Gaming commission distributes $2.8 million

August 11, 2004|by SCOTT BUTKI

The Community Free Clinic, which is preparing to move to a new location, will get $165,000 from the Washington County Gaming Commission in the most recent round of funding, gaming commission Chairman Terry Reiber said Tuesday.

The commission this year is distributing a record $2.83 million to 101 organizations, Reiber said.

That is a 3.4 percent increase over the $2.74 million in gambling proceeds the gaming commission distributed last year.

By law, the gaming commission must give half of the money it collects to the Washington County Volunteer Fire and Rescue Association. The rest goes to nonprofit organizations.

The gaming commission in May received 127 applications from charitable groups seeking a total of $3.35 million, Reiber said.

The gaming commission was created in 1995 to distribute money collected from the profits of tip jars. Tip jars are a form of gambling in which people purchase peel-off tickets from large jars in the hope of winning cash.


Clubs and nonprofit groups that operate tip jars give 15 percent of their profits to the gaming commission, which distributes the money to the fire and rescue association and nonprofit organizations, as required by state law.

Liquor stores, taverns and restaurants that operate tip jars give 50 percent of their profits to the commission.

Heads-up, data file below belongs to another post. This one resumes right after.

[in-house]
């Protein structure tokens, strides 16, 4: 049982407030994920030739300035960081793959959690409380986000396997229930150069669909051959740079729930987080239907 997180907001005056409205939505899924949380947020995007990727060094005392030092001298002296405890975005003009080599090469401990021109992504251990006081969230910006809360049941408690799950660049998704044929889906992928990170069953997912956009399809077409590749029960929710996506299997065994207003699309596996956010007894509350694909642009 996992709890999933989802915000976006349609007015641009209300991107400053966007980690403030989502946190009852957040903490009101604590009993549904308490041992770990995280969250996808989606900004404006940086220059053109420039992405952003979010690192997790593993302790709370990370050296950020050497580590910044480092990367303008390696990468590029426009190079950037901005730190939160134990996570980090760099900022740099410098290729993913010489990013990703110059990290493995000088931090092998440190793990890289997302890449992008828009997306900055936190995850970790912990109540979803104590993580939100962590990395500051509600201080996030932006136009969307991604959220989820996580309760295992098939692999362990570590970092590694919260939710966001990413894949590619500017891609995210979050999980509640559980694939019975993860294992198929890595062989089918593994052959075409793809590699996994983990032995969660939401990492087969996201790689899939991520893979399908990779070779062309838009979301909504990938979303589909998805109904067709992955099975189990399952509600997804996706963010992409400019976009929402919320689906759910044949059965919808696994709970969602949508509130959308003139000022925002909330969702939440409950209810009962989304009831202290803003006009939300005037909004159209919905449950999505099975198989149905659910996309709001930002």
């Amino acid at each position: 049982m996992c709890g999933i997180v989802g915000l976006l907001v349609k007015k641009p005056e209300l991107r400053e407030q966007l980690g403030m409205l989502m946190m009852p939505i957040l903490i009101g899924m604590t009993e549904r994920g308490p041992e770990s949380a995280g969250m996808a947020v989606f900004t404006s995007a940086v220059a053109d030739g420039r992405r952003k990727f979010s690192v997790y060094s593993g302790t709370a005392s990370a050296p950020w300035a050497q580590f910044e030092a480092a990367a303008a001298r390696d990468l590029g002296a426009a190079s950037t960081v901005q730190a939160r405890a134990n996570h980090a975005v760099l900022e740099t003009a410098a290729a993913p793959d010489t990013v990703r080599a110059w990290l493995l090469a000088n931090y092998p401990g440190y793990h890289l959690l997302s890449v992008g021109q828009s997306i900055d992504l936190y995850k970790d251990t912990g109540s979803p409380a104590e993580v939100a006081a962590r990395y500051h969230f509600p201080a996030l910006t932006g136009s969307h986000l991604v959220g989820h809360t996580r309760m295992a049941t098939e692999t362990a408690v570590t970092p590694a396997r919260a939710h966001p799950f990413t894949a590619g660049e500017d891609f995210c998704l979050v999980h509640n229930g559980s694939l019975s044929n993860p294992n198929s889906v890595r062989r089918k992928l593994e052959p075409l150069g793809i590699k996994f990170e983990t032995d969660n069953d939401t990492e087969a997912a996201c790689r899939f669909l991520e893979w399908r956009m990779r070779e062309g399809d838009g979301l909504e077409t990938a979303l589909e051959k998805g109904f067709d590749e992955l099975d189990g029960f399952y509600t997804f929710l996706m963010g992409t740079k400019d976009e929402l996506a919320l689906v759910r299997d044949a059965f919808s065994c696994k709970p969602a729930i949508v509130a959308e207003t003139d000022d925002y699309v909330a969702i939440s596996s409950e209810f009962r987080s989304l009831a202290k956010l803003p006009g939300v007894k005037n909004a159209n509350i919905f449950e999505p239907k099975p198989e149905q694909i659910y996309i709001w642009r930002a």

Reiber made public this year's distributions Tuesday afternoon in a conference room adjacent to the Gaming Office. About 12 representatives of groups that requested money were on hand for the announcement.

Three of those present were with the Regional Community Health Center, which is commonly known as the Community Free Clinic.

The Community Free Clinic will get $165,000, including $100,000 for operating costs, $50,000 for a capital project and $15,000 for prescription costs.

The gaming commission traditionally has provided money to the clinic, said Jullie Caniford, president of the clinic's board.

The money will help the clinic, which provides free medical care to those without health insurance, as it moves from its 18 W. Franklin St. location to 249 Mill St., said Robin Roberson, the clinic's interim executive director.

Earlier this year, the owner of the Franklin Street property leased by the clinic said he wanted to sell the property and the lease became month-to-month, she said.

The clinic will move from that 3,000-square-foot location to a 5,300-square-foot building. The larger space will enable the clinic to do more education and preventive work, Roberson said.

The clinic has been helped financially by an anonymous donation, she said. Not only is the donor anonymous, but the clinic has been asked not to reveal the amount of the donation or stipulations that came with it, Roberson said.

The clinic will open for business at the new site near Washington County Hospital on Oct. 4, the same month it will launch a capital campaign, she said.

The clinic handles more than 10,000 patient visits and dispenses more than $1 million worth of medicine each year, according to a news release that clinic officials distributed Tuesday.

About 93 percent of patients who are seen at the clinic are given prescription medicine at no charge, the clinic said.

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